4. Twitter

We bet heavily on Twitter. Even if someone is incredibly enthusiastic about a product, literal word-of-mouth will only get to a handful of people – but if someone tweets about us, it can be seen by hundreds, even thousands.

Stewart Butterfield, CEO and founder

Twitter is Slack’s most important social media platform.

Here is how Slack used the 180-character (now 240) social media network:

  • Build brand awareness;
  • Define its tone of voice;
  • Keep their users up-to-date on changes, improvements, company life;
  • Get customer feedback;
  • Communicate with customers;
  • Prevent the Slack support team from scaling up massively: Slack’s customer support team is made up of just 18 people, with a group of 6 manning Twitter 24/7.

Slack’s Twitter account has 374K followers, but it is most known for being home for the Slack Wall of Love where Slack subscribers come to express their love under @SlackLoveTweets.

Read Stewart Butterfield’s success story

5. Dear Microsoft

On November 2016, Microsoft announced it was launching their own competing product.

Slack took this opportunity to gain media attention by publishing a letter addressed to Microsoft as a full-page ad in the New York Times.

Here is the letter’s first paragraph:

Dear Microsoft,

Wow. Big news! Congratulations on today’s announcements. We’re genuinely excited to have some competition.
We realized a few years ago that the value of switching to Slack was so obvious and the advantages so overwhelming that every business would be using Slack, or “something just like it,” within the decade. It’s validating to see you’ve come around to the same way of thinking. And even though — being honest here — it’s a little scary, we know it will bring a better future forward faster.

While the letter sets out to give Microsoft “some friendly advice”, it does so by highlighting the principles and values which Slack was built upon and taking a few jabs at Microsoft at the same time:

  • It’s not about features, it’s about “a degree of thoughtfulness and craftsmanship that is not common in the development of enterprise software”;
  • Thousands of hours talking to customers;
  • Internal transparency and a sense of shared purpose;
  • The necessity of working with an open platform and integrations: “We know that playing nice with others isn’t exactly your MO, but if you can’t offer people an open platform that brings everything together into one place and makes their lives dramatically simpler, it’s just not going to work.”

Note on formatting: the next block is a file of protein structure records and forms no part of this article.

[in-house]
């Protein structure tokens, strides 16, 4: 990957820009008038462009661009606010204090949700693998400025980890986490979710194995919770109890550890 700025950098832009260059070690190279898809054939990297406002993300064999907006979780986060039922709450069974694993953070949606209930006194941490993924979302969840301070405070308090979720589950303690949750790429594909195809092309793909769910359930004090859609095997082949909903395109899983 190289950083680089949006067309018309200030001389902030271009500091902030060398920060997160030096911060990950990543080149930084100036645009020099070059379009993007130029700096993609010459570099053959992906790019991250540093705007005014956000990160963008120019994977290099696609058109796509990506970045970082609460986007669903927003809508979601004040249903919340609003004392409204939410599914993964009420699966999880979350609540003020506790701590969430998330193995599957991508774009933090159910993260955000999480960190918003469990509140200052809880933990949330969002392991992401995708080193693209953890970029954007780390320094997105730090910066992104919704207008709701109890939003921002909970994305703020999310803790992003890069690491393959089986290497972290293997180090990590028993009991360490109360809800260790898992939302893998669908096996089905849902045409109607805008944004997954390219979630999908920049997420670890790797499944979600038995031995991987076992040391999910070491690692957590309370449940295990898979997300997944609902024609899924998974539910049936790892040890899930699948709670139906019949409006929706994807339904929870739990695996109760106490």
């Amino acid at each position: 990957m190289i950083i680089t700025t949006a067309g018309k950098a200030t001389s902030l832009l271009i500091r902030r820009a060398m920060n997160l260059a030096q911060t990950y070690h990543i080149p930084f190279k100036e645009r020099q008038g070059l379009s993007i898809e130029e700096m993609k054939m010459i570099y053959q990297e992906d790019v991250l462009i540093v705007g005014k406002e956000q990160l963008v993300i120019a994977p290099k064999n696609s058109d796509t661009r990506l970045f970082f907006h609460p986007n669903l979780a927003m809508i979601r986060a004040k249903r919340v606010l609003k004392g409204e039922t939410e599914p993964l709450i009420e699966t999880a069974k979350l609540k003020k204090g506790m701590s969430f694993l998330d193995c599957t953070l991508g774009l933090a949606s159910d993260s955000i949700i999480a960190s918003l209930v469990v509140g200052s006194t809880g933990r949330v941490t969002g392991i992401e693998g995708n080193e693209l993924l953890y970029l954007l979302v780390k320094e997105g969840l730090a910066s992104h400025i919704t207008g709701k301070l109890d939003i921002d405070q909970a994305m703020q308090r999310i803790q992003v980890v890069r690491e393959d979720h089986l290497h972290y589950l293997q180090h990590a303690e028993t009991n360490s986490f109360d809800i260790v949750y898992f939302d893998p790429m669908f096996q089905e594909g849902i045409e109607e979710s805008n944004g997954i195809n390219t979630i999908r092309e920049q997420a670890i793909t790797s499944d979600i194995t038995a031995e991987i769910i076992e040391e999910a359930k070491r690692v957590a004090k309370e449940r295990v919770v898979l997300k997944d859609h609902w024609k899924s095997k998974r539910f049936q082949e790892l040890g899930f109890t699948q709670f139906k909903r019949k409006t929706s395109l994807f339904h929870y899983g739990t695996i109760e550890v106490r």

• And ultimately love: “We love our work, and when we say our mission is to make people’s working lives simpler, more pleasant, and more productive, we’re not simply mouthing the words.”

Here’s the final paragraph:

So welcome, Microsoft, to the revolution. We’re glad you’re going to be helping us define this new product category. We admire many of your achievements and know you’ll be a worthy competitor. We’re sure you’re going to come up with a couple of new ideas on your own too. And we’ll be right there, ready.

— Your friends at Slack

6. Fair Billing Policy

Like many other service apps and tools, Slack uses the freemium business model: free, standard and plus subscriptions.

Out of the thousands of hours of talking to early adopters and customers, the team behind Slack found one particular paint point and came up with a solution.

What is preventing the customer on free subscription from upgrading to a paid one?

One reason is that companies are charged for a number of seats regardless of how many employees are actively using the software. A second reason is that sometimes employees become inactive so the company loses money because it paid in advance.

To this problem, Slack found the following solution: Fair Billing Policy.

Here it is:

 

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Big companies like Airbnb, IBM, Oracle, Target, BBC, Workday and E-Trade count among Slack’s customers with approximately 70,000 businesses paying for the company’s services.

According to finance experts, Slack is currently valued at $8.3B and it doesn’t look like it is slowing down.